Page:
Bush needs a victory on immigration to keep his presidency afloat

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President Bush may have spoken to all of America on Monday night about our immigration crisis, but make no mistake: He was nodding toward his party’s right wing. Sending National Guard troops to the border is his way of heading off conservative opposition to the Senate’s broad immigration bill.

Now that he has responded dutifully, will conservatives on Capitol Hill and the radio talk-show circuit line up behind him? Will they back the Senate’s efforts to pass comprehensive immigration reform before Memorial Day?

I hope so, because the Senate plan is good public policy. Along with placing even more agents and technology along the Mexican border, it would allow in more foreign workers and offer some of them a long path to citizenship. Bush rightly emphasized that latter point Monday night in his speech.

But forget the policy part, for a moment. There’s a huge political dimension in play. Nothing less than a turnaround of Bush’s presidency is at stake.

I know I’ve written that several times this year. And many e-mail critics would tell me that Bush already has lost his presidency and that I should give it a rest.

Thanks, but not just yet.

Going back to his early days on the Texas campaign trail, I’ve always found Bush a shrewder politician than meets the eye. I also like his philosophy of “government if necessary, but not necessarily government.” And when it comes to immigration, he stands to return to the Bush of old, the one who promised bipartisan solutions.

I’m not blind. Bush clearly is about to lose it all. He’s at 31 percent in some polls; Republican conservatives are angry; stories abound about his waning influence in his last 1,000 days in office.

Iraq won’t get him out of the Dumpster, either. We may not know for 20 years whether that move turned around the Middle East or was a fool’s errand.

So either fate serves him another issue – as it did Ronald Reagan when two Russian presidents died and Mikhail Gorbachev emerged – or Bush gains momentum on the domestic front.

That’s why the next two weeks are so significant. Bush can’t control fate, but he can try to regain his domestic juice, starting with a victory on immigration.

If he can capitalize on Monday’s speech and get the Senate to pass a major overhaul of our immigration laws before month’s end, he lives to fight another day for policies that arguably are as important as any since the 1960s civil rights legislation. And he gains more time to persuade skeptics in the House to allow immigrants to become legal workers.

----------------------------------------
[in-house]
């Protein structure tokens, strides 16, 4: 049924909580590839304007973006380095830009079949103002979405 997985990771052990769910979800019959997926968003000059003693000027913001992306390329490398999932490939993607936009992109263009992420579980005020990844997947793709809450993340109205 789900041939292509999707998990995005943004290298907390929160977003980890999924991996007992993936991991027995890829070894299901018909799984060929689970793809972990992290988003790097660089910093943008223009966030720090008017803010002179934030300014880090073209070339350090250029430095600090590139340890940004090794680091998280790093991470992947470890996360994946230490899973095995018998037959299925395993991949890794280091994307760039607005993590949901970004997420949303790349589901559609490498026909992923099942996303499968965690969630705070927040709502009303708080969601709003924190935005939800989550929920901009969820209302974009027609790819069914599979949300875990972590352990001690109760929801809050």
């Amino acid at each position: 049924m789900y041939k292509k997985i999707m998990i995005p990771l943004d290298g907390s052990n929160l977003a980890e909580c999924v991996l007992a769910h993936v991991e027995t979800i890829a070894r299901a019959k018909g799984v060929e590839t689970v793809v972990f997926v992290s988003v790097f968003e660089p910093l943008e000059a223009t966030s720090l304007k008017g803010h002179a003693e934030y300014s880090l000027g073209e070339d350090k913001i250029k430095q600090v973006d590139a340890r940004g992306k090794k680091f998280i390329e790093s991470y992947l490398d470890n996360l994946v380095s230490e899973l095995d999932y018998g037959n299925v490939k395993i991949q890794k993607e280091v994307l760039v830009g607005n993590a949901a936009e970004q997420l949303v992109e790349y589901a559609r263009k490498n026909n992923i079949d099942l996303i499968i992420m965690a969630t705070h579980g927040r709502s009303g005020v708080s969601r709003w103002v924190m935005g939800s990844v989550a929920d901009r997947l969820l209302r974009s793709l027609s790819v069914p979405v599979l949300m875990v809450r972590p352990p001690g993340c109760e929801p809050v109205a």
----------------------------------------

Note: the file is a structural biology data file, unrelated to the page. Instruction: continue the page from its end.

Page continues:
Some want to erect a wall between the United States and Mexico and deport every illegal immigrant. Bush clearly was speaking to them last night with his National Guard move.

What he needs to do next, as one Republican close to the White House told me, is show recalcitrant conservatives why allowing more foreigners to work here makes for a better tent for America – and for the GOP.

Without a “guest worker program” that lets border agents know who’s legal and who’s not, we’ll keep throwing every last available cent at securing the border. And that will be as effective as Prohibition was at stopping the sale of alcohol, as Tamar Jacoby of the conservative Manhattan Institute sums it up.

If the Senate fails to pass a serious immigration bill, the issue dies. And so, perhaps, does Bush’s presidency. He won’t have many other chances to get Big Mo going on the domestic track.

The fall elections are soon upon us, and then Bush is in the last two years of his presidency. And the number of days and issues he has to redeem itself will only dwindle.

“This president can now measure in a relatively few number of months his window for effective governance,” GOP strategist Ed Rogers recently told The Washington Post.

The White House evidently recognizes the stakes are high. Otherwise, Bush wouldn’t have gone live Monday night. It’s time for him to keep rolling the dice because his presidency rests on gaining momentum over the next two weeks.

William McKenzie is an editorial columnist for The Dallas Morning News. Readers may write to him at the Dallas Morning News, Communications Center, Dallas, Texas 75265; e-mail: wmckenziedallasnews.com

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